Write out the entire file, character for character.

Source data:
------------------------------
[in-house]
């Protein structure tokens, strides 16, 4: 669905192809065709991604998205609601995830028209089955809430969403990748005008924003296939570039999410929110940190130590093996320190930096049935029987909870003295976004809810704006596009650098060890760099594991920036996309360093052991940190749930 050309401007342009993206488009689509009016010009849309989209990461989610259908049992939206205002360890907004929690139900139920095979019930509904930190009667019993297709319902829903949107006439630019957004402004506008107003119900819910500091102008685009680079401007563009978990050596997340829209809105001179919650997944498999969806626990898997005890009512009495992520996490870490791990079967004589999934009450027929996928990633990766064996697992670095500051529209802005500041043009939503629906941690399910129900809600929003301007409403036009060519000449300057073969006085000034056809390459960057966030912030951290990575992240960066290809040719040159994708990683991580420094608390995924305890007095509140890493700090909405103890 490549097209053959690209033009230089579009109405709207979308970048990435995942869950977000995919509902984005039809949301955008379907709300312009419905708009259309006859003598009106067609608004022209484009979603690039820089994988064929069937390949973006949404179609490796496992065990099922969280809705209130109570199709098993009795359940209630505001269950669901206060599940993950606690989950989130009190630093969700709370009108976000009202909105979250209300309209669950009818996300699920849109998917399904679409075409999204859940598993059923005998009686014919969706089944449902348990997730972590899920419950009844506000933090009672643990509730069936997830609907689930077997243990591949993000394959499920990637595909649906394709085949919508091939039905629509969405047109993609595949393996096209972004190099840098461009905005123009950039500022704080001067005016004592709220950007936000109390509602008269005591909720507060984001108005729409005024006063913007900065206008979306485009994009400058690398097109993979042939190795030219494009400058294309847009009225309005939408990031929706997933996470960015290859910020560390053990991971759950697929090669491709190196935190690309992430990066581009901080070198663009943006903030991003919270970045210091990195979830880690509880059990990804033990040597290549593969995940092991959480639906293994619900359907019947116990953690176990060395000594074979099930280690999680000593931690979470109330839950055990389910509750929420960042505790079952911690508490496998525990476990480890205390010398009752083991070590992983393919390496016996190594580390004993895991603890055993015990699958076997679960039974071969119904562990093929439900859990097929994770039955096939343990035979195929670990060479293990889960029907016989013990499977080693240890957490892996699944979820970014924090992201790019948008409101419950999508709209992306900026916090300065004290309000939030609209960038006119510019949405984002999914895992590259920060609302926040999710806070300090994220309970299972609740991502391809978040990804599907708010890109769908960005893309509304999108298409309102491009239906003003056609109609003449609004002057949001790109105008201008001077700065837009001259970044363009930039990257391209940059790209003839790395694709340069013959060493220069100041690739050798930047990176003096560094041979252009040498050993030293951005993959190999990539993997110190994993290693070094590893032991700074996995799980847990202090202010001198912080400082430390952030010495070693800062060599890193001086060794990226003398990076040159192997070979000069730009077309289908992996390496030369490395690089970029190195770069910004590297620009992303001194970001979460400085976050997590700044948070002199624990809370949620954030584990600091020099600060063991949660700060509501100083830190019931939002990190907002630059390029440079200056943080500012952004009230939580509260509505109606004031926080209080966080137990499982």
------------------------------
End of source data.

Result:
[in-house]
């Protein structure tokens, strides 16, 4: 669905192809065709991604998205609601995830028209089955809430969403990748005008924003296939570039999410929110940190130590093996320190930096049935029987909870003295976004809810704006596009650098060890760099594991920036996309360093052991940190749930 050309401007342009993206488009689509009016010009849309989209990461989610259908049992939206205002360890907004929690139900139920095979019930509904930190009667019993297709319902829903949107006439630019957004402004506008107003119900819910500091102008685009680079401007563009978990050596997340829209809105001179919650997944498999969806626990898997005890009512009495992520996490870490791990079967004589999934009450027929996928990633990766064996697992670095500051529209802005500041043009939503629906941690399910129900809600929003301007409403036009060519000449300057073969006085000034056809390459960057966030912030951290990575992240960066290809040719040159994708990683991580420094608390995924305890007095509140890493700090909405103890 490549097209053959690209033009230089579009109405709207979308970048990435995942869950977000995919509902984005039809949301955008379907709300312009419905708009259309006859003598009106067609608004022209484009979603690039820089994988064929069937390949973006949404179609490796496992065990099922969280809705209130109570199709098993009795359940209630505001269950669901206060599940993950606690989950989130009190630093969700709370009108976000009202909105979250209300309209669950009818996300699920849109998917399904679409075409999204859940598993059923005998009686014919969706089944449902348990997730972590899920419950009844506000933090009672643990509730069936997830609907689930077997243990591949993000394959499920990637595909649906394709085949919508091939039905629509969405047109993609595949393996096209972004190099840098461009905005123009950039500022704080001067005016004592709220950007936000109390509602008269005591909720507060984001108005729409005024006063913007900065206008979306485009994009400058690398097109993979042939190795030219494009400058294309847009009225309005939408990031929706997933996470960015290859910020560390053990991971759950697929090669491709190196935190690309992430990066581009901080070198663009943006903030991003919270970045210091990195979830880690509880059990990804033990040597290549593969995940092991959480639906293994619900359907019947116990953690176990060395000594074979099930280690999680000593931690979470109330839950055990389910509750929420960042505790079952911690508490496998525990476990480890205390010398009752083991070590992983393919390496016996190594580390004993895991603890055993015990699958076997679960039974071969119904562990093929439900859990097929994770039955096939343990035979195929670990060479293990889960029907016989013990499977080693240890957490892996699944979820970014924090992201790019948008409101419950999508709209992306900026916090300065004290309000939030609209960038006119510019949405984002999914895992590259920060609302926040999710806070300090994220309970299972609740991502391809978040990804599907708010890109769908960005893309509304999108298409309102491009239906003003056609109609003449609004002057949001790109105008201008001077700065837009001259970044363009930039990257391209940059790209003839790395694709340069013959060493220069100041690739050798930047990176003096560094041979252009040498050993030293951005993959190999990539993997110190994993290693070094590893032991700074996995799980847990202090202010001198912080400082430390952030010495070693800062060599890193001086060794990226003398990076040159192997070979000069730009077309289908992996390496030369490395690089970029190195770069910004590297620009992303001194970001979460400085976050997590700044948070002199624990809370949620954030584990600091020099600060063991949660700060509501100083830190019931939002990190907002630059390029440079200056943080500012952004009230939580509260509505109606004031926080209080966080137990499982």